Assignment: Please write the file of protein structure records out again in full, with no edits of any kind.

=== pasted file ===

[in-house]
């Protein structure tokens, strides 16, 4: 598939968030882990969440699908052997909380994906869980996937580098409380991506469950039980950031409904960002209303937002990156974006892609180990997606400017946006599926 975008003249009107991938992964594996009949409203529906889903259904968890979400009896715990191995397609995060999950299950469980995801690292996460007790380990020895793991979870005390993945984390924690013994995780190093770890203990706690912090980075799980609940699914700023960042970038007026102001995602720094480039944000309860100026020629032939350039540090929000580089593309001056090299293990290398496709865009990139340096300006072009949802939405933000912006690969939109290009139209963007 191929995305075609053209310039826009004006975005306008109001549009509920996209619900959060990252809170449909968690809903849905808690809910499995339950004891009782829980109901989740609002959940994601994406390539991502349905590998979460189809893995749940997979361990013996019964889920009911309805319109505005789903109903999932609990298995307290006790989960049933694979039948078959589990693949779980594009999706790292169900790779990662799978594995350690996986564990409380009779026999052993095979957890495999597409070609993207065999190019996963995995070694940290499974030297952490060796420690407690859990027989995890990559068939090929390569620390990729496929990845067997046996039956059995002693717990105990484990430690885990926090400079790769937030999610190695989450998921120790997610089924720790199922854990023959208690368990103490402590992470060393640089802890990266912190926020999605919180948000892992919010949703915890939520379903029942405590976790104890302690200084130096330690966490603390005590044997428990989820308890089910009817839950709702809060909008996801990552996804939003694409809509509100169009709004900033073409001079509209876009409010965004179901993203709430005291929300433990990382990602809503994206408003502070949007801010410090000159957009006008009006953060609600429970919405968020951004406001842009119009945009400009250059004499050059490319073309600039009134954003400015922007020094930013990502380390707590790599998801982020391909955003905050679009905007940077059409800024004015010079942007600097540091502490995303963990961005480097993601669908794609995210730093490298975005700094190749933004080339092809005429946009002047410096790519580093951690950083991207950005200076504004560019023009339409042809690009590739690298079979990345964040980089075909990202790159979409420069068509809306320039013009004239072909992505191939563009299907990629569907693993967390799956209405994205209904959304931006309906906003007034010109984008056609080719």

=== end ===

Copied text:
[in-house]
């Protein structure tokens, strides 16, 4: 598939968030882990969440699908052997909380994906869980996937580098409380991506469950039980950031409904960002209303937002990156974006892609180990997606400017946006599926 975008003249009107991938992964594996009949409203529906889903259904968890979400009896715990191995397609995060999950299950469980995801690292996460007790380990020895793991979870005390993945984390924690013994995780190093770890203990706690912090980075799980609940699914700023960042970038007026102001995602720094480039944000309860100026020629032939350039540090929000580089593309001056090299293990290398496709865009990139340096300006072009949802939405933000912006690969939109290009139209963007 191929995305075609053209310039826009004006975005306008109001549009509920996209619900959060990252809170449909968690809903849905808690809910499995339950004891009782829980109901989740609002959940994601994406390539991502349905590998979460189809893995749940997979361990013996019964889920009911309805319109505005789903109903999932609990298995307290006790989960049933694979039948078959589990693949779980594009999706790292169900790779990662799978594995350690996986564990409380009779026999052993095979957890495999597409070609993207065999190019996963995995070694940290499974030297952490060796420690407690859990027989995890990559068939090929390569620390990729496929990845067997046996039956059995002693717990105990484990430690885990926090400079790769937030999610190695989450998921120790997610089924720790199922854990023959208690368990103490402590992470060393640089802890990266912190926020999605919180948000892992919010949703915890939520379903029942405590976790104890302690200084130096330690966490603390005590044997428990989820308890089910009817839950709702809060909008996801990552996804939003694409809509509100169009709004900033073409001079509209876009409010965004179901993203709430005291929300433990990382990602809503994206408003502070949007801010410090000159957009006008009006953060609600429970919405968020951004406001842009119009945009400009250059004499050059490319073309600039009134954003400015922007020094930013990502380390707590790599998801982020391909955003905050679009905007940077059409800024004015010079942007600097540091502490995303963990961005480097993601669908794609995210730093490298975005700094190749933004080339092809005429946009002047410096790519580093951690950083991207950005200076504004560019023009339409042809690009590739690298079979990345964040980089075909990202790159979409420069068509809306320039013009004239072909992505191939563009299907990629569907693993967390799956209405994205209904959304931006309906906003007034010109984008056609080719």